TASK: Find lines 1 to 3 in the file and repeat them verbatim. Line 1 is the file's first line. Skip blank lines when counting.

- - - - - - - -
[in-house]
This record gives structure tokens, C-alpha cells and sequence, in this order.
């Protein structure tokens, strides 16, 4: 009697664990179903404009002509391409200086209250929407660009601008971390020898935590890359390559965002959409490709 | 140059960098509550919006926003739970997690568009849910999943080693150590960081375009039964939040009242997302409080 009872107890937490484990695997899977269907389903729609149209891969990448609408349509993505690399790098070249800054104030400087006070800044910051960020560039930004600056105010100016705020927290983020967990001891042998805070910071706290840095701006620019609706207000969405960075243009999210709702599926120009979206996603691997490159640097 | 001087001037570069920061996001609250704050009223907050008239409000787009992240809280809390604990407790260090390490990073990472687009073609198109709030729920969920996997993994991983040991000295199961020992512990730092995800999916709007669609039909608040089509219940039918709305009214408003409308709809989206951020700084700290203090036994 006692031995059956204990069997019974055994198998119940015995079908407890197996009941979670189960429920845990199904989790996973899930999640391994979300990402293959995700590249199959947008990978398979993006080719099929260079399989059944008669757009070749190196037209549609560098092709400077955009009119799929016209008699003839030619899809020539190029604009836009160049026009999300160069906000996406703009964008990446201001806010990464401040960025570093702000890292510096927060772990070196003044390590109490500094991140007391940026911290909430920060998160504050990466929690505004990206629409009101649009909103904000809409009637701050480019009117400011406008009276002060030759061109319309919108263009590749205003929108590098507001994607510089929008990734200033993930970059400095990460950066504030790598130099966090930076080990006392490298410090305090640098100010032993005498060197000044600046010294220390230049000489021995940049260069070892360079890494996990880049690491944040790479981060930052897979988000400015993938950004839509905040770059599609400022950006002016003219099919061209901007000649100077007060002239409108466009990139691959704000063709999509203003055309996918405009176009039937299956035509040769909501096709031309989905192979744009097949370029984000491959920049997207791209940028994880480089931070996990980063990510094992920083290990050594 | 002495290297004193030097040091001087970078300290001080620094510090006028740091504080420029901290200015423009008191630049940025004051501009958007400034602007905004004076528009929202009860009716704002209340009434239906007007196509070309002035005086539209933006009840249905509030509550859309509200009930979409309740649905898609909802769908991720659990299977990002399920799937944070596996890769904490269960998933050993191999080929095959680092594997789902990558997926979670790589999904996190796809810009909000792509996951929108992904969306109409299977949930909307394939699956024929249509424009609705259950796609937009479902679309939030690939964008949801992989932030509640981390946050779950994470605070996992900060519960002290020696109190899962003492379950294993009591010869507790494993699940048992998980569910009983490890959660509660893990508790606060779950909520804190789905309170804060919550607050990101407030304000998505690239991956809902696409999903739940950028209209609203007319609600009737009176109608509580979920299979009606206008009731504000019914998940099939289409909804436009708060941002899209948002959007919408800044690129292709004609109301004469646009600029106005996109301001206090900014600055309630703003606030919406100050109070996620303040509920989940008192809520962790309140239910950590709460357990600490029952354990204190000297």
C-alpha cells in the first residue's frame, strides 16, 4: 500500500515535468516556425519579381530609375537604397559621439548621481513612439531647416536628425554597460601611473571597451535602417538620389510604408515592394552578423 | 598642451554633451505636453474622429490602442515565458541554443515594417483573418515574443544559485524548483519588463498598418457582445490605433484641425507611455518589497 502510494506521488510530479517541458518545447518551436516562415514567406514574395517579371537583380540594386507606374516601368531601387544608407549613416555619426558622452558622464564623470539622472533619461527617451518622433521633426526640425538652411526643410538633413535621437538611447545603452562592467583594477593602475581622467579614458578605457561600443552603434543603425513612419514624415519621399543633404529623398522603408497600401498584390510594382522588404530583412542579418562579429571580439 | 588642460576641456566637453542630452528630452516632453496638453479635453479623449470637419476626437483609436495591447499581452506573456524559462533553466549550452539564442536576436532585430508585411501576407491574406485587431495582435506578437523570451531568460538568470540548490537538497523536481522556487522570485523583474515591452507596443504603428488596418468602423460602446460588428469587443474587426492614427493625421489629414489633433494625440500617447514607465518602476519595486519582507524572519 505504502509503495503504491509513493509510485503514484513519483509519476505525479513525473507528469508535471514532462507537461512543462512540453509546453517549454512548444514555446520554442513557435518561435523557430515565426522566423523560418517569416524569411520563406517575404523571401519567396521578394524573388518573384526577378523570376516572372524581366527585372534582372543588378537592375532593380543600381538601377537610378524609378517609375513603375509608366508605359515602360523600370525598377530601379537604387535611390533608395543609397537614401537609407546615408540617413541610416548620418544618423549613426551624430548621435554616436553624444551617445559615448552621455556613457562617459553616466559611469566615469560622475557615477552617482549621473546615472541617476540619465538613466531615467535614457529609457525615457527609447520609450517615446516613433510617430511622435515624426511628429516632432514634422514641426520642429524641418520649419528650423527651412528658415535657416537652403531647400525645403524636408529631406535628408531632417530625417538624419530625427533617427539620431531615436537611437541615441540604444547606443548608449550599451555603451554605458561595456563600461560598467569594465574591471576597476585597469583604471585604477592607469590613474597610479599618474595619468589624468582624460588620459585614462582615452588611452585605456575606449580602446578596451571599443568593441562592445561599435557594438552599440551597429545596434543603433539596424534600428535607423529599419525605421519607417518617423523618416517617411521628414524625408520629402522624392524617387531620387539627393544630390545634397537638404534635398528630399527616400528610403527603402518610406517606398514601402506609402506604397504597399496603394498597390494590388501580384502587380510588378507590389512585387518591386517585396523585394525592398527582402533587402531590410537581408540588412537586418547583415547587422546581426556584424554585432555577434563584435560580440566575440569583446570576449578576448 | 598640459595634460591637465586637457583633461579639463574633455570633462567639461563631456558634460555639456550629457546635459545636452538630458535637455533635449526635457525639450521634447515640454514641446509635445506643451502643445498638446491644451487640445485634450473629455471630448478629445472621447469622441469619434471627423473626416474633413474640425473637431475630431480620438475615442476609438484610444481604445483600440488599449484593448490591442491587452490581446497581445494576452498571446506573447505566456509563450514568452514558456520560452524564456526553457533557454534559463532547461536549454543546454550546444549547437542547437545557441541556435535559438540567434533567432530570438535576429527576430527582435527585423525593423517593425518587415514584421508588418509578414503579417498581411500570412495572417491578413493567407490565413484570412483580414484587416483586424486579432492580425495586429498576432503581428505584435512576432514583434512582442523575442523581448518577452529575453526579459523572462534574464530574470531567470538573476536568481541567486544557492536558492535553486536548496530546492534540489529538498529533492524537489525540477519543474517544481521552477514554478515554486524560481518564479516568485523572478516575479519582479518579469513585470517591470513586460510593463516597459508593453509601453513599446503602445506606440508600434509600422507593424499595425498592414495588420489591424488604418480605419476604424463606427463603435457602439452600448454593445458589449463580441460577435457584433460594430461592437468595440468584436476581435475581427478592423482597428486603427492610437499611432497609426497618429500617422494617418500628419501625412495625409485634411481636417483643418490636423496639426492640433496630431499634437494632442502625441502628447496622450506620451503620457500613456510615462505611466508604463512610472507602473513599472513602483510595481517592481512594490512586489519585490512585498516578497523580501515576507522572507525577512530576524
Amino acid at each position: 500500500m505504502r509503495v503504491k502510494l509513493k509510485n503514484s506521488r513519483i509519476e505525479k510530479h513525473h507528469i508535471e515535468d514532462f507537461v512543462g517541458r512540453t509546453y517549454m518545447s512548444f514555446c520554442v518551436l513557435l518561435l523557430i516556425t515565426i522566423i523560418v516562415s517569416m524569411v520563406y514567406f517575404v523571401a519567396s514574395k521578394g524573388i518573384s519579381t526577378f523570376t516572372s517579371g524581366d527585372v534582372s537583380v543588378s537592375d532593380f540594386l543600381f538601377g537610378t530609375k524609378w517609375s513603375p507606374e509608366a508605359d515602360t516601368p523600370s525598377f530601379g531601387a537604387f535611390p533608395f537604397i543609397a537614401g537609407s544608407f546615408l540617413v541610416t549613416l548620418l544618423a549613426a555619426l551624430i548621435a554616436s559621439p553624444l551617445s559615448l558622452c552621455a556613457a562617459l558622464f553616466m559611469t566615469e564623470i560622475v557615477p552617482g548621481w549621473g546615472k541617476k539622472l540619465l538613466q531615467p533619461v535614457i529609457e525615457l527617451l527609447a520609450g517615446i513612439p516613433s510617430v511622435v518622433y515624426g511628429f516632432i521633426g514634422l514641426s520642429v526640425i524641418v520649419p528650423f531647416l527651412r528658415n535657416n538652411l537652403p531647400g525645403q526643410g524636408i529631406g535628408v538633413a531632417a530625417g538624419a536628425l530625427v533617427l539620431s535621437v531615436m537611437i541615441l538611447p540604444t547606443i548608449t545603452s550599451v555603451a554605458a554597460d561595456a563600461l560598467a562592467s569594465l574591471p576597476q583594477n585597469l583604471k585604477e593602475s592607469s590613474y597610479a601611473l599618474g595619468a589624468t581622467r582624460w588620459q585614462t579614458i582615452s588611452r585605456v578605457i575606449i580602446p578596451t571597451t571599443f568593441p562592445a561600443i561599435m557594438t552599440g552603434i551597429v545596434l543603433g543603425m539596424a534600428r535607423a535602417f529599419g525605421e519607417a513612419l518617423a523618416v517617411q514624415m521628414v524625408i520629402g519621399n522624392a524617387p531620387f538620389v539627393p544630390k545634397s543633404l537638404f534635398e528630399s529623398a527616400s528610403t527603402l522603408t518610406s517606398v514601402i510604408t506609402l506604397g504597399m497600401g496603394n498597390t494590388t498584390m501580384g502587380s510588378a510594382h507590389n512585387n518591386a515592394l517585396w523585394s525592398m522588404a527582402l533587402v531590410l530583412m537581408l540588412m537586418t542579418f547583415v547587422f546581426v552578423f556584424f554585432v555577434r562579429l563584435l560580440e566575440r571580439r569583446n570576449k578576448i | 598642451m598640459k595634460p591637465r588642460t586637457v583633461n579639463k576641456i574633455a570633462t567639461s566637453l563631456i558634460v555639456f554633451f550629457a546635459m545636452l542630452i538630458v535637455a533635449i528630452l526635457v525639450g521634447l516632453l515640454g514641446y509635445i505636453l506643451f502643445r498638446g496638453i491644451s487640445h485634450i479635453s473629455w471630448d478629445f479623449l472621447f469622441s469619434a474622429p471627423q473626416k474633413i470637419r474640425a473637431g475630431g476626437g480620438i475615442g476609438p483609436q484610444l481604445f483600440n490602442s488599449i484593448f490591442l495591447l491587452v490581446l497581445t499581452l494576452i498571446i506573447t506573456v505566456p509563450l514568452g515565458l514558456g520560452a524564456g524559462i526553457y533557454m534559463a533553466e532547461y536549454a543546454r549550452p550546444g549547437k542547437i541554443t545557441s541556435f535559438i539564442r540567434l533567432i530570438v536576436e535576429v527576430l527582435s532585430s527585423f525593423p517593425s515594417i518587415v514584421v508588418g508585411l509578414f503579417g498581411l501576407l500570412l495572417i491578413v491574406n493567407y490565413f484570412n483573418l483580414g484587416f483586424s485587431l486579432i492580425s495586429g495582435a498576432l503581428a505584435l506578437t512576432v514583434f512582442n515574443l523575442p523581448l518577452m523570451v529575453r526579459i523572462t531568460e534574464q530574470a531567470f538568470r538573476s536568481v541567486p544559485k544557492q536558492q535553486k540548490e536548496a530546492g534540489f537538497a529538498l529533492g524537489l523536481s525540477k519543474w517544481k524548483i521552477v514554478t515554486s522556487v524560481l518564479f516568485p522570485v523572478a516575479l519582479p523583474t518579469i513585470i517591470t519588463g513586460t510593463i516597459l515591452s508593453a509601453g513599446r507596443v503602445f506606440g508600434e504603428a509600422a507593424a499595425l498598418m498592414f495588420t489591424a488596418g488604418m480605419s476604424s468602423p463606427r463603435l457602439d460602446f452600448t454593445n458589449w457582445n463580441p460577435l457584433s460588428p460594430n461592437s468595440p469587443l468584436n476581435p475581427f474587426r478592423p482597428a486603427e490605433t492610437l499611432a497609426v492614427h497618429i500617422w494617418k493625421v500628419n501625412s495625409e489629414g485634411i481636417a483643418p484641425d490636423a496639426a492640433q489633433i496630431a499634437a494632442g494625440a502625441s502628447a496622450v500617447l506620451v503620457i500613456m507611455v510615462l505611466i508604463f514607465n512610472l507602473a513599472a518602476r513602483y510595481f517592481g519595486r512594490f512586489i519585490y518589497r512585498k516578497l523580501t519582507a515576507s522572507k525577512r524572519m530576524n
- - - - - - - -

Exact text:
[in-house]
This record gives structure tokens, C-alpha cells and sequence, in this order.
């Protein structure tokens, strides 16, 4: 009697664990179903404009002509391409200086209250929407660009601008971390020898935590890359390559965002959409490709 | 140059960098509550919006926003739970997690568009849910999943080693150590960081375009039964939040009242997302409080 009872107890937490484990695997899977269907389903729609149209891969990448609408349509993505690399790098070249800054104030400087006070800044910051960020560039930004600056105010100016705020927290983020967990001891042998805070910071706290840095701006620019609706207000969405960075243009999210709702599926120009979206996603691997490159640097 | 001087001037570069920061996001609250704050009223907050008239409000787009992240809280809390604990407790260090390490990073990472687009073609198109709030729920969920996997993994991983040991000295199961020992512990730092995800999916709007669609039909608040089509219940039918709305009214408003409308709809989206951020700084700290203090036994 006692031995059956204990069997019974055994198998119940015995079908407890197996009941979670189960429920845990199904989790996973899930999640391994979300990402293959995700590249199959947008990978398979993006080719099929260079399989059944008669757009070749190196037209549609560098092709400077955009009119799929016209008699003839030619899809020539190029604009836009160049026009999300160069906000996406703009964008990446201001806010990464401040960025570093702000890292510096927060772990070196003044390590109490500094991140007391940026911290909430920060998160504050990466929690505004990206629409009101649009909103904000809409009637701050480019009117400011406008009276002060030759061109319309919108263009590749205003929108590098507001994607510089929008990734200033993930970059400095990460950066504030790598130099966090930076080990006392490298410090305090640098100010032993005498060197000044600046010294220390230049000489021995940049260069070892360079890494996990880049690491944040790479981060930052897979988000400015993938950004839509905040770059599609400022950006002016003219099919061209901007000649100077007060002239409108466009990139691959704000063709999509203003055309996918405009176009039937299956035509040769909501096709031309989905192979744009097949370029984000491959920049997207791209940028994880480089931070996990980063990510094992920083290990050594 | 002495290297004193030097040091001087970078300290001080620094510090006028740091504080420029901290200015423009008191630049940025004051501009958007400034602007905004004076528009929202009860009716704002209340009434239906007007196509070309002035005086539209933006009840249905509030509550859309509200009930979409309740649905898609909802769908991720659990299977990002399920799937944070596996890769904490269960998933050993191999080929095959680092594997789902990558997926979670790589999904996190796809810009909000792509996951929108992904969306109409299977949930909307394939699956024929249509424009609705259950796609937009479902679309939030690939964008949801992989932030509640981390946050779950994470605070996992900060519960002290020696109190899962003492379950294993009591010869507790494993699940048992998980569910009983490890959660509660893990508790606060779950909520804190789905309170804060919550607050990101407030304000998505690239991956809902696409999903739940950028209209609203007319609600009737009176109608509580979920299979009606206008009731504000019914998940099939289409909804436009708060941002899209948002959007919408800044690129292709004609109301004469646009600029106005996109301001206090900014600055309630703003606030919406100050109070996620303040509920989940008192809520962790309140239910950590709460357990600490029952354990204190000297």